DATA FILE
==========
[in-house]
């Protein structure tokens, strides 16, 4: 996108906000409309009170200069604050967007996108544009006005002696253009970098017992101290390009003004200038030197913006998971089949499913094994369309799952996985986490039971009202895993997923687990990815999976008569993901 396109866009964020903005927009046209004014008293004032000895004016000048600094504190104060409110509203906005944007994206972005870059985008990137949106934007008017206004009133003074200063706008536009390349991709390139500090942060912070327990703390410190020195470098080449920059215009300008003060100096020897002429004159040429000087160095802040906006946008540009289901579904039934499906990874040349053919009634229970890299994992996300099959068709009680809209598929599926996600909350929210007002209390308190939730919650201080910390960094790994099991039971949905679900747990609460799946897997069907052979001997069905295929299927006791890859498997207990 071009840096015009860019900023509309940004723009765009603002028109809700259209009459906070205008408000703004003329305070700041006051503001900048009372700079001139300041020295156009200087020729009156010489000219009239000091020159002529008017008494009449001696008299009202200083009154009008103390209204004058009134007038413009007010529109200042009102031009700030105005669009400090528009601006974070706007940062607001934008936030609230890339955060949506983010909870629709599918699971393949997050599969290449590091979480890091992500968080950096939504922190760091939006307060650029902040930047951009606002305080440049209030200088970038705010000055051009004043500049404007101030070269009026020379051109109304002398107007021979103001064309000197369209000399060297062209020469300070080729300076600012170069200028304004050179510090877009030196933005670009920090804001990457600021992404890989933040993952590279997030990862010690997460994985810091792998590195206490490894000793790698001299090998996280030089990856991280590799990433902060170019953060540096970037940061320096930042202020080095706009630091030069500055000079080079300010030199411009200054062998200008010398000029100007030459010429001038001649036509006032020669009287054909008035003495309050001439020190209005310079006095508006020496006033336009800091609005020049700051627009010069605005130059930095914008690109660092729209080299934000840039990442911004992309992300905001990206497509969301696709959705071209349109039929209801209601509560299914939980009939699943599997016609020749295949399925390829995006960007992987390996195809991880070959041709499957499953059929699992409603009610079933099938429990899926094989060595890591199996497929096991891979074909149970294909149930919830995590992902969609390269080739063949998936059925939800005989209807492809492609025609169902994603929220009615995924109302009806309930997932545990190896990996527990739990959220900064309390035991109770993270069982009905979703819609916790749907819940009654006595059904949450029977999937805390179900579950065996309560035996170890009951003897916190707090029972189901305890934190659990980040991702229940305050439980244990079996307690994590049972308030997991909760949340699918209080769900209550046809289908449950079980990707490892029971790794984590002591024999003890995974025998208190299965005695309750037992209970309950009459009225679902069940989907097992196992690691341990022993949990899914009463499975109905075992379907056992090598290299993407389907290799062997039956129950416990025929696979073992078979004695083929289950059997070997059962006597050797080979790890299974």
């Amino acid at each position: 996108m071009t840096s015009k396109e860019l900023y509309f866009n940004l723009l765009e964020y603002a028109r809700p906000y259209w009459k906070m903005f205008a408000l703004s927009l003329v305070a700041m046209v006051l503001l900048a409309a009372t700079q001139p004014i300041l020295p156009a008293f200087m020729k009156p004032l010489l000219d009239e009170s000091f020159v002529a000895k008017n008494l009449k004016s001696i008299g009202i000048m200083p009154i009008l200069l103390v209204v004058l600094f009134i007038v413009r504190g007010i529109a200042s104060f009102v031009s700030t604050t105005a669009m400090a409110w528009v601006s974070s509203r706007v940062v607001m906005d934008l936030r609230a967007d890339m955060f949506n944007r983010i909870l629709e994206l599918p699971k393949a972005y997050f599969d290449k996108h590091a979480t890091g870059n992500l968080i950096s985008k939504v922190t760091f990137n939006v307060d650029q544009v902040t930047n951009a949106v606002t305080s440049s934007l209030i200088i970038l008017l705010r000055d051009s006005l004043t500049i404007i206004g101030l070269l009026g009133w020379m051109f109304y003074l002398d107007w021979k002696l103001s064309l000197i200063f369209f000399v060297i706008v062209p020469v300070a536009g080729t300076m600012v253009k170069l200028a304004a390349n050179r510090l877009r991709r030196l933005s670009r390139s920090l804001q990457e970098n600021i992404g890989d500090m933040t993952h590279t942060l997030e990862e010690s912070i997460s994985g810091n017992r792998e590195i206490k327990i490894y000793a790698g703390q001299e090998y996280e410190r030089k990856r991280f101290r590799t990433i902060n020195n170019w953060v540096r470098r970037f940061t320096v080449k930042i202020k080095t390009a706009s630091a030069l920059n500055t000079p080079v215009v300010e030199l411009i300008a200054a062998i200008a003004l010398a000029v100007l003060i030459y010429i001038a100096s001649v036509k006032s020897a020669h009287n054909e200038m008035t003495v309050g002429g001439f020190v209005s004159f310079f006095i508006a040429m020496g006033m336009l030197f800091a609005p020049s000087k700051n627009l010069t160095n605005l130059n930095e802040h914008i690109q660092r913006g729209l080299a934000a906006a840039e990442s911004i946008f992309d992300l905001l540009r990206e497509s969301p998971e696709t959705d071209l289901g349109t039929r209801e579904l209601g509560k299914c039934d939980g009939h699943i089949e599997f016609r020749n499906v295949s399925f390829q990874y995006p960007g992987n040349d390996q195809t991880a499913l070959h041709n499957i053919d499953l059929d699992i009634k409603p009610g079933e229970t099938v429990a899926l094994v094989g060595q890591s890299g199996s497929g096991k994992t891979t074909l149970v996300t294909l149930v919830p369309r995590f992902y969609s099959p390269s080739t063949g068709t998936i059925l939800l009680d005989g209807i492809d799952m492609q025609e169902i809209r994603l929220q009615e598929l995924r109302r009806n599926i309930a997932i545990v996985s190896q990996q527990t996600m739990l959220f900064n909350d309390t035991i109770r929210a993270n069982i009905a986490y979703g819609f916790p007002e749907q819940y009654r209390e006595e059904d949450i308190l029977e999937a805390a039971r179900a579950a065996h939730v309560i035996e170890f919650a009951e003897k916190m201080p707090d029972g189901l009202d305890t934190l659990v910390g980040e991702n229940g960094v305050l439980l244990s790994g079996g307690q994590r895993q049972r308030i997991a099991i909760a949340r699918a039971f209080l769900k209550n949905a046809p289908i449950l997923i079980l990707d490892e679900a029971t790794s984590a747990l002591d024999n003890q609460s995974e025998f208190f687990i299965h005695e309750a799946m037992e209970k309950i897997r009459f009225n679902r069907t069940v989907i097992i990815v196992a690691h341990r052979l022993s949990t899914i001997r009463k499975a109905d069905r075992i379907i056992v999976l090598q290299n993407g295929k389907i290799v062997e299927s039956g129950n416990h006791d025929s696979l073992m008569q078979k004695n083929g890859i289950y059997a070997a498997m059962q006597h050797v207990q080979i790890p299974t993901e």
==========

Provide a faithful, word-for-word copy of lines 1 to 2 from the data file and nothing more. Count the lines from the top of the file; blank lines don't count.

[in-house]
């Protein structure tokens, strides 16, 4: 996108906000409309009170200069604050967007996108544009006005002696253009970098017992101290390009003004200038030197913006998971089949499913094994369309799952996985986490039971009202895993997923687990990815999976008569993901 396109866009964020903005927009046209004014008293004032000895004016000048600094504190104060409110509203906005944007994206972005870059985008990137949106934007008017206004009133003074200063706008536009390349991709390139500090942060912070327990703390410190020195470098080449920059215009300008003060100096020897002429004159040429000087160095802040906006946008540009289901579904039934499906990874040349053919009634229970890299994992996300099959068709009680809209598929599926996600909350929210007002209390308190939730919650201080910390960094790994099991039971949905679900747990609460799946897997069907052979001997069905295929299927006791890859498997207990 071009840096015009860019900023509309940004723009765009603002028109809700259209009459906070205008408000703004003329305070700041006051503001900048009372700079001139300041020295156009200087020729009156010489000219009239000091020159002529008017008494009449001696008299009202200083009154009008103390209204004058009134007038413009007010529109200042009102031009700030105005669009400090528009601006974070706007940062607001934008936030609230890339955060949506983010909870629709599918699971393949997050599969290449590091979480890091992500968080950096939504922190760091939006307060650029902040930047951009606002305080440049209030200088970038705010000055051009004043500049404007101030070269009026020379051109109304002398107007021979103001064309000197369209000399060297062209020469300070080729300076600012170069200028304004050179510090877009030196933005670009920090804001990457600021992404890989933040993952590279997030990862010690997460994985810091792998590195206490490894000793790698001299090998996280030089990856991280590799990433902060170019953060540096970037940061320096930042202020080095706009630091030069500055000079080079300010030199411009200054062998200008010398000029100007030459010429001038001649036509006032020669009287054909008035003495309050001439020190209005310079006095508006020496006033336009800091609005020049700051627009010069605005130059930095914008690109660092729209080299934000840039990442911004992309992300905001990206497509969301696709959705071209349109039929209801209601509560299914939980009939699943599997016609020749295949399925390829995006960007992987390996195809991880070959041709499957499953059929699992409603009610079933099938429990899926094989060595890591199996497929096991891979074909149970294909149930919830995590992902969609390269080739063949998936059925939800005989209807492809492609025609169902994603929220009615995924109302009806309930997932545990190896990996527990739990959220900064309390035991109770993270069982009905979703819609916790749907819940009654006595059904949450029977999937805390179900579950065996309560035996170890009951003897916190707090029972189901305890934190659990980040991702229940305050439980244990079996307690994590049972308030997991909760949340699918209080769900209550046809289908449950079980990707490892029971790794984590002591024999003890995974025998208190299965005695309750037992209970309950009459009225679902069940989907097992196992690691341990022993949990899914009463499975109905075992379907056992090598290299993407389907290799062997039956129950416990025929696979073992078979004695083929289950059997070997059962006597050797080979790890299974």